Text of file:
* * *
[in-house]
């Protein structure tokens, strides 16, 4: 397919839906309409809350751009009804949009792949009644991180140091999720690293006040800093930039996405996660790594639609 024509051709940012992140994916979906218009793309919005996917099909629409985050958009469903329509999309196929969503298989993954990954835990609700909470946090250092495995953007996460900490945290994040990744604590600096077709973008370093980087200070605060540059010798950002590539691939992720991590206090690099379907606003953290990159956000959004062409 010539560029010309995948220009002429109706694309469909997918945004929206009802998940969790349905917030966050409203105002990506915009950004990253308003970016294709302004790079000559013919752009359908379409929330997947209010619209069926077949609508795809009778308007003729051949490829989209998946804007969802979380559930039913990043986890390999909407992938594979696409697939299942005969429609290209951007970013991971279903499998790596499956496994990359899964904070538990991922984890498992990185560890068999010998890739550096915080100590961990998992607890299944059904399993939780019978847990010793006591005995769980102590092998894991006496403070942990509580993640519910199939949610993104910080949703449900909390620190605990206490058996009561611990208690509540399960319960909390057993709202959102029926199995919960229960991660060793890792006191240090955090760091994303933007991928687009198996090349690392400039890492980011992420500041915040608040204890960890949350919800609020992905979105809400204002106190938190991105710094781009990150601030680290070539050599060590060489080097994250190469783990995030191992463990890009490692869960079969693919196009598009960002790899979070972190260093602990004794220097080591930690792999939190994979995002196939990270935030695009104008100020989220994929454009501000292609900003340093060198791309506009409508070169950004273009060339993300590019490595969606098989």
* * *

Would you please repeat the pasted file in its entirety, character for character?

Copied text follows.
[in-house]
């Protein structure tokens, strides 16, 4: 397919839906309409809350751009009804949009792949009644991180140091999720690293006040800093930039996405996660790594639609 024509051709940012992140994916979906218009793309919005996917099909629409985050958009469903329509999309196929969503298989993954990954835990609700909470946090250092495995953007996460900490945290994040990744604590600096077709973008370093980087200070605060540059010798950002590539691939992720991590206090690099379907606003953290990159956000959004062409 010539560029010309995948220009002429109706694309469909997918945004929206009802998940969790349905917030966050409203105002990506915009950004990253308003970016294709302004790079000559013919752009359908379409929330997947209010619209069926077949609508795809009778308007003729051949490829989209998946804007969802979380559930039913990043986890390999909407992938594979696409697939299942005969429609290209951007970013991971279903499998790596499956496994990359899964904070538990991922984890498992990185560890068999010998890739550096915080100590961990998992607890299944059904399993939780019978847990010793006591005995769980102590092998894991006496403070942990509580993640519910199939949610993104910080949703449900909390620190605990206490058996009561611990208690509540399960319960909390057993709202959102029926199995919960229960991660060793890792006191240090955090760091994303933007991928687009198996090349690392400039890492980011992420500041915040608040204890960890949350919800609020992905979105809400204002106190938190991105710094781009990150601030680290070539050599060590060489080097994250190469783990995030191992463990890009490692869960079969693919196009598009960002790899979070972190260093602990004794220097080591930690792999939190994979995002196939990270935030695009104008100020989220994929454009501000292609900003340093060198791309506009409508070169950004273009060339993300590019490595969606098989």